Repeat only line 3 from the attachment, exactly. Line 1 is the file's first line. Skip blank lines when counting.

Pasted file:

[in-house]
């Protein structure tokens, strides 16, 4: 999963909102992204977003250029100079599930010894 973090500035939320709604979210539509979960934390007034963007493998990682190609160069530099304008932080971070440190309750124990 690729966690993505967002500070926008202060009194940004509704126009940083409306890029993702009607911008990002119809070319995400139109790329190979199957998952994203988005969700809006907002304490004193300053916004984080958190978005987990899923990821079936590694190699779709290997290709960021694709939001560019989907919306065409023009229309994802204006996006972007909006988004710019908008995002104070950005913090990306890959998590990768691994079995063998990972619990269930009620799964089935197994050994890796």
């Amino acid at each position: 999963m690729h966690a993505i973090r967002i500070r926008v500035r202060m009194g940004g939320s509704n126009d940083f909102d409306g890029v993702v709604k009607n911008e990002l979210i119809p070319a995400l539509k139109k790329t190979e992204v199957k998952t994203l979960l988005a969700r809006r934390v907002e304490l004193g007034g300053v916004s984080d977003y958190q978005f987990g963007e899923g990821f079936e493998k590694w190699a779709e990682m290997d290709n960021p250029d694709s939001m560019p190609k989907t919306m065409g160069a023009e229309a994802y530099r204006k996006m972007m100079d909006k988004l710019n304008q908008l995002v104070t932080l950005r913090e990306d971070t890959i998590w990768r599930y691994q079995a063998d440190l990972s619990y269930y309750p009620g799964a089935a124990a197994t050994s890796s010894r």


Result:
């Amino acid at each position: 999963m690729h966690a993505i973090r967002i500070r926008v500035r202060m009194g940004g939320s509704n126009d940083f909102d409306g890029v993702v709604k009607n911008e990002l979210i119809p070319a995400l539509k139109k790329t190979e992204v199957k998952t994203l979960l988005a969700r809006r934390v907002e304490l004193g007034g300053v916004s984080d977003y958190q978005f987990g963007e899923g990821f079936e493998k590694w190699a779709e990682m290997d290709n960021p250029d694709s939001m560019p190609k989907t919306m065409g160069a023009e229309a994802y530099r204006k996006m972007m100079d909006k988004l710019n304008q908008l995002v104070t932080l950005r913090e990306d971070t890959i998590w990768r599930y691994q079995a063998d440190l990972s619990y269930y309750p009620g799964a089935a124990a197994t050994s890796s010894r």